There's enough room there for most bowlers to come in off a full run, and for a wicket-keeper to stand back behind the stumps. With all of the individual lanes opened up, it's almost like batting in the middle. A box of new white balls arrived from somewhere, and a couple of young quicks came in for two or three sharp overs. The mat was a fast one, with plenty of bounce. From back of a length they got the ball up at throat height with ease. They had a good time doing it, too, especially when one of them whipped a short, sharp ball onto the grill of my helmet via an ill-advised, gloved hook.
Oh yeah, and both of the bowlers were women, in fact the same two who opened the bowling for England against Pakistan in Sydney yesterday, Katherine Brunt and Anya Shrubsole.
Like most men who've watched women's cricket on TV, I'd wondered exactly how good they were, sometimes disparagingly. Well that day, I found out. They're good. In terms of pace, they were bowling in the mid to high 70mphs, which is pretty much what you'd face in a decent first XI club match: the real difference was in their groove. Professionals just get it right much more often. In the nets they bowled nothing loose at all, they were at you every ball and it all came with the ease and severity of natural talent.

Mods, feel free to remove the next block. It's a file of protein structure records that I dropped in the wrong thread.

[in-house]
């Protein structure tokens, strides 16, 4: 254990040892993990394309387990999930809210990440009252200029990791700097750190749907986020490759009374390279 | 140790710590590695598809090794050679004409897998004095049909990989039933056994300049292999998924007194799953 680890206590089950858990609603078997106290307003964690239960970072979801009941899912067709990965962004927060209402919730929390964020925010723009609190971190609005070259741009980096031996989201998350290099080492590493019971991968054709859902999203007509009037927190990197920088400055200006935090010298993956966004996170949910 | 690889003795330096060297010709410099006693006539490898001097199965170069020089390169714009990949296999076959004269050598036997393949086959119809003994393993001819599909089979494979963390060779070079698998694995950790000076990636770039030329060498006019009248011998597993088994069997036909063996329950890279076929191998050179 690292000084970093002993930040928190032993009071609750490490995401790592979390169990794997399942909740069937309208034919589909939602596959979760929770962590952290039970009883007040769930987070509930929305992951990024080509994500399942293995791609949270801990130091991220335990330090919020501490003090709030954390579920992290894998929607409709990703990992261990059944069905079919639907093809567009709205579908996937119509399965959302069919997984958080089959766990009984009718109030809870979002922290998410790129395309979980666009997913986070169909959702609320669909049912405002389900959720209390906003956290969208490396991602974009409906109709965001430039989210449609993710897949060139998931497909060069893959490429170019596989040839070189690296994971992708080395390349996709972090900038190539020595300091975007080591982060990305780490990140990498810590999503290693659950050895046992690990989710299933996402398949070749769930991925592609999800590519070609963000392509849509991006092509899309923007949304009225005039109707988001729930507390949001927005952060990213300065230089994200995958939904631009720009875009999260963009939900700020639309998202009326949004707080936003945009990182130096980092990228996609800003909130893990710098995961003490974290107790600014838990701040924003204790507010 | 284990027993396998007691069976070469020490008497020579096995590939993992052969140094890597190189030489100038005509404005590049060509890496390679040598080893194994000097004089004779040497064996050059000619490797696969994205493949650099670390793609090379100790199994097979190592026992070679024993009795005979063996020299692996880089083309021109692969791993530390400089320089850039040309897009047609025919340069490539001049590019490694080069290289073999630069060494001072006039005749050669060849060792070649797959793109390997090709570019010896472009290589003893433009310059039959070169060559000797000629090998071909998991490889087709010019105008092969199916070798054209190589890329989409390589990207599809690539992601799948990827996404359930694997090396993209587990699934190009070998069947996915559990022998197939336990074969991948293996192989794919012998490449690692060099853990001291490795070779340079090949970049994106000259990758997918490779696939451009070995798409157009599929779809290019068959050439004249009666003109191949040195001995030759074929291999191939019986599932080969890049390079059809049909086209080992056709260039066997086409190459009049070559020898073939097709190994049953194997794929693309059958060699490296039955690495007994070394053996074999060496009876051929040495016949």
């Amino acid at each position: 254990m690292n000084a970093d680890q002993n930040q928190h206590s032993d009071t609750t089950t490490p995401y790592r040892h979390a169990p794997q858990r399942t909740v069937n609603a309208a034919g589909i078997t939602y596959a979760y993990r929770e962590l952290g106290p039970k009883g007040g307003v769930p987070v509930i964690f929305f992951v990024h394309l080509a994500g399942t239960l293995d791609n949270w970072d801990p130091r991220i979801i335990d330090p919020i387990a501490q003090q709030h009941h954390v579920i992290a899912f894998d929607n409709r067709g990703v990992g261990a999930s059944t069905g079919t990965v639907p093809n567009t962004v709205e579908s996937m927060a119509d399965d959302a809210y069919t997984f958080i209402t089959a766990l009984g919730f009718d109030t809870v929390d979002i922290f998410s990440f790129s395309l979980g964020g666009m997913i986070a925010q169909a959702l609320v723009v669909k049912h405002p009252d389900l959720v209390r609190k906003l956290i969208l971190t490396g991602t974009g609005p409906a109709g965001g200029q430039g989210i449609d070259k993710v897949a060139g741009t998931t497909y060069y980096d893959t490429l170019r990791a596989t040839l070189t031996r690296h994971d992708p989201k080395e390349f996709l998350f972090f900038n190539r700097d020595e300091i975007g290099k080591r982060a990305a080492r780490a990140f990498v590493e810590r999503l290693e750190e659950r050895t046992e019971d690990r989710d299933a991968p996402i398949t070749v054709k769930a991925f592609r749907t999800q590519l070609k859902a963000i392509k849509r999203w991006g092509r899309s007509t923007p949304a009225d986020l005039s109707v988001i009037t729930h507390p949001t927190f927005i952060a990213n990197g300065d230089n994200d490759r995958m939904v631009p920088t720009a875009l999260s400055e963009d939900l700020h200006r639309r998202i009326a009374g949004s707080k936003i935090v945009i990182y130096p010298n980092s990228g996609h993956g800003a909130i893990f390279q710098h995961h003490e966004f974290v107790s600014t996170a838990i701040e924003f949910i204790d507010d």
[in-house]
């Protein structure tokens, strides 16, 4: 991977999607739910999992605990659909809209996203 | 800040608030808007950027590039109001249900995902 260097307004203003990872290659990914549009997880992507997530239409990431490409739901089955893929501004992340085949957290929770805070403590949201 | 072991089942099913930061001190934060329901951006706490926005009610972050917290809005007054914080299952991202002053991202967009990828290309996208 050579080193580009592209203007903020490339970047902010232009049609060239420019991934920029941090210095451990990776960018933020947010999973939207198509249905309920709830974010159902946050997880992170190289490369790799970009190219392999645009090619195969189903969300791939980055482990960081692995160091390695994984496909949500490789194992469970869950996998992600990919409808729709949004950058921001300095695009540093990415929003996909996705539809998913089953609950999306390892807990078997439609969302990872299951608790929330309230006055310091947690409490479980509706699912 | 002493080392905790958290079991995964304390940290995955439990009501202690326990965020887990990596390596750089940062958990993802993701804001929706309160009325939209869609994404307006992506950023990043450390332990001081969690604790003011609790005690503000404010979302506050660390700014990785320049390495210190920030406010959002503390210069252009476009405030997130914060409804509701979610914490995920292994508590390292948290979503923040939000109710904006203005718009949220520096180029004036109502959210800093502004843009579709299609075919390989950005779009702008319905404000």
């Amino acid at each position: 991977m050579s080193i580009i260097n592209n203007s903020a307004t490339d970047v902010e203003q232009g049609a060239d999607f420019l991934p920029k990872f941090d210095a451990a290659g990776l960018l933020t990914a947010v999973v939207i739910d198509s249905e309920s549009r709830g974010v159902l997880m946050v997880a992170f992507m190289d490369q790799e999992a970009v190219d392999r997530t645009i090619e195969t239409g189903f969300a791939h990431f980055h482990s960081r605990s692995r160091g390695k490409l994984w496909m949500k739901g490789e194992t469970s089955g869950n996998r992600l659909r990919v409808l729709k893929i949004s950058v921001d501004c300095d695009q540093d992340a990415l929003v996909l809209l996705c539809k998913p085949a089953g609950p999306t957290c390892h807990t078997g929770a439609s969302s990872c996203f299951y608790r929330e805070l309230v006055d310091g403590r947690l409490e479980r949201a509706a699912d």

Earlier I'd watched Claire Taylor bat in the outdoor nets, and she was in an altogether different league, as you'd expect from someone who'd knocked King Viv off the top of the honours board at Lord's (highest individual ODI innings). Utterly unhurried, the ball rang from her bat. I can't imagine she'd have a problem taking any high-grade club attack apart, and probably better than that, too (She's got a first in maths from Oxford as well. Some people...)
NB: Jrod's excellent piece at TWC makes the point.